Current circumstances present a good opportunity to review the effectiveness of supplier management programs. The FDA has encouraged manufacturers to proactively obtain information from suppliers about the impact of COVID-19 on their operations and any changes made that could impact the quality of the finished product. Some changes may be quite apparent, but others, including changes in Quality System implementation and oversight, may be more subtle and only manifest themselves over an extended period. Careful assessment of the supplier management processes will not only help in inspection readiness (as the FDA is increasingly focused on supply chain quality management) but may help to refocus these programs on the most effective tools for maintaining consistent, quality supply.

  • Data Management Controls: With the pandemic and other factors leading to increasing levels of automation, and with companies using increased levels of remote supervision and data reviews, it is a good time to review the implementation and execution of data management controls, including access controls, data and audit trail reviews, and related training.
  • Escalation of Significant Issues: Many companies have formalized policies for employees to bring significant issues to management attention. For effective execution, these policies frequently rely on informal communication and engagement that may have been impacted or modified during the pandemic. It is important for companies to assess whether these impacts or modifications continue going forward and how any changes affect the escalation processes and the broader quality culture. With potentially modified processes as a result of the pandemic, companies also need to be attuned to any new or different baseline feedback raising GxP issues in hotline or employee complaints.
  • Positive Compliance Diligence: Current circumstances also present an opportunity, as facts warrant, to demonstrate good corporate citizenship through documented compliance efforts. Many life sciences companies took additional steps during the pandemic to ensure the effective operation of quality systems as extraordinary measures were implemented to address particular needs as a result of the pandemic and related changes to operations. Now is a good time to ensure that these activities can be presented positively to regulatory authorities, in an organized manner, and with appropriate documentation.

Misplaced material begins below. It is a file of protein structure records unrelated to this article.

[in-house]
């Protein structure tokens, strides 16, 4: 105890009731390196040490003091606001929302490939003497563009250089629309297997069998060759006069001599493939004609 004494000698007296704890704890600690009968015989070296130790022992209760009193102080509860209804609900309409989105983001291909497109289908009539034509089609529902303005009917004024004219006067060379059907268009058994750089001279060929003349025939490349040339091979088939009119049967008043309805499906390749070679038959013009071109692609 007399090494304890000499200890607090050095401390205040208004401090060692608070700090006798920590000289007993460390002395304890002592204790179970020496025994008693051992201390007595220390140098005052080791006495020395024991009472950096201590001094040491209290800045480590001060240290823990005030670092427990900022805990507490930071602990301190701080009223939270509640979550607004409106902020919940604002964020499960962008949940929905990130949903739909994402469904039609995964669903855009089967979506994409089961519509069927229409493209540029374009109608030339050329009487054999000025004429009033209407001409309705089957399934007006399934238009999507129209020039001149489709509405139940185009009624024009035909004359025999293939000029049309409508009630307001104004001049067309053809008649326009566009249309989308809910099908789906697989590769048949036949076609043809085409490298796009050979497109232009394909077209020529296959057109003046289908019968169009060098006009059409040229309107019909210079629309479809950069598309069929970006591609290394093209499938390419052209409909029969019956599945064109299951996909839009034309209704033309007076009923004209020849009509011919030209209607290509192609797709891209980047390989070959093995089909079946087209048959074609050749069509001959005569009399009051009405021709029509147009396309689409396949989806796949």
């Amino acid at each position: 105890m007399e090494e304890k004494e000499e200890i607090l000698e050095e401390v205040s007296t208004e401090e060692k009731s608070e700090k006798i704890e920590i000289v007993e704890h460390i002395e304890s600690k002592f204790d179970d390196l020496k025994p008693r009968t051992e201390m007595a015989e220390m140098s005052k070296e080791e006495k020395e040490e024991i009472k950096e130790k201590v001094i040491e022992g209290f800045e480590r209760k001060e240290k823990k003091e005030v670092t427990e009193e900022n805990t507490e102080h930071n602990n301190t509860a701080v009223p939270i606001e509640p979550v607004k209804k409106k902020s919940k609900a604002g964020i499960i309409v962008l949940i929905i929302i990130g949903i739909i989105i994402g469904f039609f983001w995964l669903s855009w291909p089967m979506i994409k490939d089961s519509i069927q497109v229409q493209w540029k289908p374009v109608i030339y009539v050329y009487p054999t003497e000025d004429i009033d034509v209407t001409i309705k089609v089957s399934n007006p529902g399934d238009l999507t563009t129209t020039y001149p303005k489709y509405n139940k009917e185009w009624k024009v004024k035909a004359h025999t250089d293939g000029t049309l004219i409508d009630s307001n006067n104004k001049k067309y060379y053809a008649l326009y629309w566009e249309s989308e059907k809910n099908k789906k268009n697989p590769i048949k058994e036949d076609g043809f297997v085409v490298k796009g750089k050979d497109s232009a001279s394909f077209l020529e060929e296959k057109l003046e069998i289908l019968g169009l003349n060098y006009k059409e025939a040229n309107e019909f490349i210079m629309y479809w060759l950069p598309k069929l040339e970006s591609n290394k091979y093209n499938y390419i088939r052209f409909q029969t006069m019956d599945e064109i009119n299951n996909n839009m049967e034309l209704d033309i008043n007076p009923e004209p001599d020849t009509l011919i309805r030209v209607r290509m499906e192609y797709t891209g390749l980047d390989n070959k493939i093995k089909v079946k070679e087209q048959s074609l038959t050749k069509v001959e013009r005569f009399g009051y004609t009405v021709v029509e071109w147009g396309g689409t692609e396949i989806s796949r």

• Inspection Readiness: Many companies have responded to record requests, and some have participated in remote interactive evaluations or audits by various regulatory authorities. While these alternative types of reviews have helped Quality teams develop new skills in working with regulators, other skills for responding to in-person audit requests may have not received much practice over the last year or two. This is even more likely for subject matter expert teams supporting in-person inspections, such as personnel in production, engineering, validation, and the QC laboratory.

In some cases, Quality unit personnel may have shifted toward increasingly remote approaches to oversight because of pandemic precautions. As companies prepare for upcoming in-person inspections, it will be important to re-engage with production and other groups to ensure that potential questions and issues are addressed in advance and not reviewed by the Quality Unit for the first time during an inspection.

Companies should evaluate, and consider additional inspection readiness activities, for these personnel who may have not interacted with the FDA for a prolonged period. Effective preparations often include focused third-party reviews to review information, identify effective presenters, and to keep subject matter expert teams well prepared for the expected increase in regulatory scrutiny.

Life sciences companies should be prepared to present to FDA reviewers, whether in person or remotely, their Quality System records, which may present a more extensive record than historically was the case and which may include unusual events or operations as a result of the pandemic. The upcoming increase in review as budgeted by FDA may also present an opportunity to demonstrate a company’s focus on regulatory compliance, even while coping with the extraordinary changes and challenges brought about by a pandemic.

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Image: Peter V. Lindsay
Peter V. Lindsay
Partner, Litigation Department
Image: Nathan Sheers
Nathan Sheers
Partner, Litigation Department